CHARLESTON, WV (WOWK) – Though experts stress being vaccinated prevents more severe side effects, many African Americans are still wary of getting the vaccine.

“I’ve heard everything about the vaccine. I’ve heard fear of long-term effects. I’ve heard the mark of the beast,” Anitra Ellis, Nurse Practitioner at Health Right said.

“People say they’re getting chipped, that the vaccine has a whole bunch of baby feces in it,” Martec Washington, Community Activist said.

Since the first vaccine came out, there’s been many conspiracy theories. The best advice health professionals can give is this:

“You have to look at the source that you’re getting your information from. What we know is concrete fact that the people in the hospital dying are unvaccinated,” Ellis said.

Many of those people choose not to get vaccinated and a lot of the individuals are African Americans. Martec Washington says he knows of someone in his community dying almost every day from COVID-19.

“We’re having too many funerals back to back to back to back, to where COVID is real and it’s out here,” Washington said.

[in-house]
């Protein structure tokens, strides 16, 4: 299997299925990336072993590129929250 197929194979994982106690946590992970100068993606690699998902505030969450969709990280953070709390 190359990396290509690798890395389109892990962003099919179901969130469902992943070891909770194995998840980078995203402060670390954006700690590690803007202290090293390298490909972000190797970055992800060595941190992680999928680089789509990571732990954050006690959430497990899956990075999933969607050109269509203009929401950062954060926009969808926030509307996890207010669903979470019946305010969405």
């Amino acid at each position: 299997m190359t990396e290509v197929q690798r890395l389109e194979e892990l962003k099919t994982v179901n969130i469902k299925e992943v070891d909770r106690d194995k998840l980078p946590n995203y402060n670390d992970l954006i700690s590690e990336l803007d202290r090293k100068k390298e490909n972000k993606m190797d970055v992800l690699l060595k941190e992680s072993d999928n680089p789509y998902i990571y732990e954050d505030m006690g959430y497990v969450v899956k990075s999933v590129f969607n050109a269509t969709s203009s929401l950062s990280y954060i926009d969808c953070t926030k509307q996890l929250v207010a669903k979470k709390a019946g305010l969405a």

Some questions people have about the vaccine are why is the government mandating it and is it safe because it was made so quickly?

“The reason why it was made so quickly is because our government pushed for the vaccine because we believe it’s the safest way for us to get over the pandemic,” Ellis said.

There’s not a lot of African Americans in the medical field which leads to mistrust.

“As African Americans we have a lot of co-morbid conditions that are going to put us more at risk for death due to COVID,” Ellis said.

Washington says more people dying might wake people up.

“When people’s brother, sisters, cousins die from COVID, then they’re like ‘wait a second it hits too close to home,’” Washington said.

Ellis says the best way to encourage your neighbor to get vaccinated is to share your experience if you are vaccinated with others and ask questions.